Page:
This is an archival story that predates current editorial management.
This archival content was written, edited, and published prior to LAist's acquisition by its current owner, Southern California Public Radio ("SCPR"). Content, such as language choice and subject matter, in archival articles therefore may not align with SCPR's current editorial standards. To learn more about those standards and why we make this distinction, please click here.
"Like, ohmygod, okay? That's totally the Valley!"
The poor, beleaguered San Fernando Valley has been the brunt of jokes for decades. And where would television and films be without one of their favorite touchstones of mocking? Even these days on the soapy SoCal soaked O.C. the characters are obsessed with a nighttime drama all about and named for...you guessed it, The Valley. A generation back finds the painfully hip residents of a cetain Beverly Hills zip code horrified to discover one of their own actually lived way over yonder in a mysterious wildnerness known as Van Nuys. (That was poor, beleaguered Andrea Zuckerman, for those who've forsaken the memory for more worthy trivia.) And fellow Clueless BH teen queen Cher (Alicia Silverstone) attends an infamous "valley" party, only to get her purse-jacked at Circus Liquor, which is at the corner of Vineland and Burbank Blvd in North Hollywood. So many movie and television moments give us pause to laugh, and point: "Hey! That's the Valley!" This LAist (and begrudging Valley resident--can't we say NoHo is "Valley adjacent"?) thought we could mention a few of our favorites.
The idea for this actually was cemented for us last week when we found a bit of humor in the otherwise dark Crash; how could we not laugh knowingly when Officer Tommy Hanson (Ryan Phillippe) points out that it's unlikely someone would carjack a high-end SUV and take it for a spin in...Studio City. Ahh, poor Studio City. Of course one filmmaker has made a career out of exploiting the Valley in all its glory: Studio City's native son, Paul Thomas Anderson. Who can forget the porn stars, roller rinks, and coke whores of Boogie Nights, the ensemble angst of Magnolia (named for the street, although the big frogs falling from the sky scene was actually done outside of Sears on Laurel Canyon and Victory Boulevard), and the decidedly more bleak Punch Drunk Love. Naturally, no self-respecting piece on Valley-oriented films and shows would be complete without paying hommage to the ultimate Valley flick, Valley Girl, and the power of love united two people from different sides of the tracks. Er, hills, we mean. Totally tubular, right?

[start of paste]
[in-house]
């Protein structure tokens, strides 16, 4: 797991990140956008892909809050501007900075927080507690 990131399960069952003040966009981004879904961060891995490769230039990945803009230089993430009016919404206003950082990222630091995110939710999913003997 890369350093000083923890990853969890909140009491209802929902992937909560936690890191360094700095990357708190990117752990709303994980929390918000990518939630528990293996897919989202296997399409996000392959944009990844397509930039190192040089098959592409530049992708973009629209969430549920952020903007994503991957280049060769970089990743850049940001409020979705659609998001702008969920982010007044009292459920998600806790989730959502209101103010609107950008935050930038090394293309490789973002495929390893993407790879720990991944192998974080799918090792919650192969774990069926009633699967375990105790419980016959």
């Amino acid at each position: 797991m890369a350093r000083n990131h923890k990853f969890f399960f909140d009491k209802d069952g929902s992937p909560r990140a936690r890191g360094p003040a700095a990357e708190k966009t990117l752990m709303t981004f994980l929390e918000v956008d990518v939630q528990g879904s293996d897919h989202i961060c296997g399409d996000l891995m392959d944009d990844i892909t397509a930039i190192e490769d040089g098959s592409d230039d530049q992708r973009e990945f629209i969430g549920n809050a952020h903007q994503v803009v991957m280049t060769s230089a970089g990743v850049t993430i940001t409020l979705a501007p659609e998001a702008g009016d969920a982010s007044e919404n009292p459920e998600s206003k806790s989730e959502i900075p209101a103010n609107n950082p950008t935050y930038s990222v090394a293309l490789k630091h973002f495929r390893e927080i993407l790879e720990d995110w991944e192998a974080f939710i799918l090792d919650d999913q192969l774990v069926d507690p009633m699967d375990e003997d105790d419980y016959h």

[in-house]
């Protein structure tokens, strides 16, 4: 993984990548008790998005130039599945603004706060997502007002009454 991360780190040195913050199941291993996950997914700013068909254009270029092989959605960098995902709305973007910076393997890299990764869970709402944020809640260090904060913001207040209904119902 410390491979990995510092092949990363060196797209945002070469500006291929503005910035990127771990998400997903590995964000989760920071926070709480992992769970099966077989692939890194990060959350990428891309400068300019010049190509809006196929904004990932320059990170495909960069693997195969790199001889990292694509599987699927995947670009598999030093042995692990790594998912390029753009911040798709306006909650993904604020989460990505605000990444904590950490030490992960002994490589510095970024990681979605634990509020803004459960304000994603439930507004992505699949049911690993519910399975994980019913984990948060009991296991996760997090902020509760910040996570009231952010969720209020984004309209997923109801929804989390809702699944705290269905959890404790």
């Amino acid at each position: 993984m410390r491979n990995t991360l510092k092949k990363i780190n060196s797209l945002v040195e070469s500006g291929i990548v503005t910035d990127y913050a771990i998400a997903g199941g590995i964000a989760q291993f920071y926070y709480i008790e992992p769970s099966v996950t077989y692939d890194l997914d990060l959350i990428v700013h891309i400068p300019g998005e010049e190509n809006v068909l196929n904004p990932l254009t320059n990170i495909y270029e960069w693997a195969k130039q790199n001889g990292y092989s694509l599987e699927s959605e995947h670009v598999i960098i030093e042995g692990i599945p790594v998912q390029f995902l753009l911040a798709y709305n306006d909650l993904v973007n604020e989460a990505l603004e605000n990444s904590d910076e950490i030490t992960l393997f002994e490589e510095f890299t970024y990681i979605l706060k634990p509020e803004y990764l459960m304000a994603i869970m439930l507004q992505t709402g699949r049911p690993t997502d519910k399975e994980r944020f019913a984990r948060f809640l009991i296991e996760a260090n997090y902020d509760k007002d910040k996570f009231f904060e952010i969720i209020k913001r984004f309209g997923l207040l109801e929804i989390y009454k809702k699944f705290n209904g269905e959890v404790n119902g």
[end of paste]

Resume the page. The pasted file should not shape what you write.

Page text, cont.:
Of course, sometimes things are filmed in the Valley that don't take place there. We're not sure where Must Love Dogs was set, but they sure spent an awful lot of time driving through North Hollywood. The 40 Year Old Virgin worked at a Valley-located electronics store. And Erin Brockovich's car accident--you know the one that brings her to Ed Masry's office? Pure Valley filming. Lankershim and good old Magnolia, to be exact. One show, however, represents the ultimate in location irony, and that's one of our all-time faves, The Brady Bunch. The famous establishing exterior shot features a real-life, honest to goodness Valley family home, located at 11222 Dilling Street in North Hollywood, where Dilling dead ends between Fair and Klump. And while the house has changed over the years (check here for a groovy history of the house) that house remains frozen in 1969 thanks to the magic of DVD and cable reruns. The irony is, the Bunch never came right out and said where they lived, not even a mere dropping of the word "California." Instead they went down to the generic stadium, played in fictional parks, lived on the fictional Clinton Avenue, and crossed streets like Oak and Main. We find Greg at the beach with a date once--combined with the perpetual summer sunshine and we've clearly got somewhere in So Cal. But we know it's the Valley--anything that wonderfully ridiculous wouldn't happen anywhere but.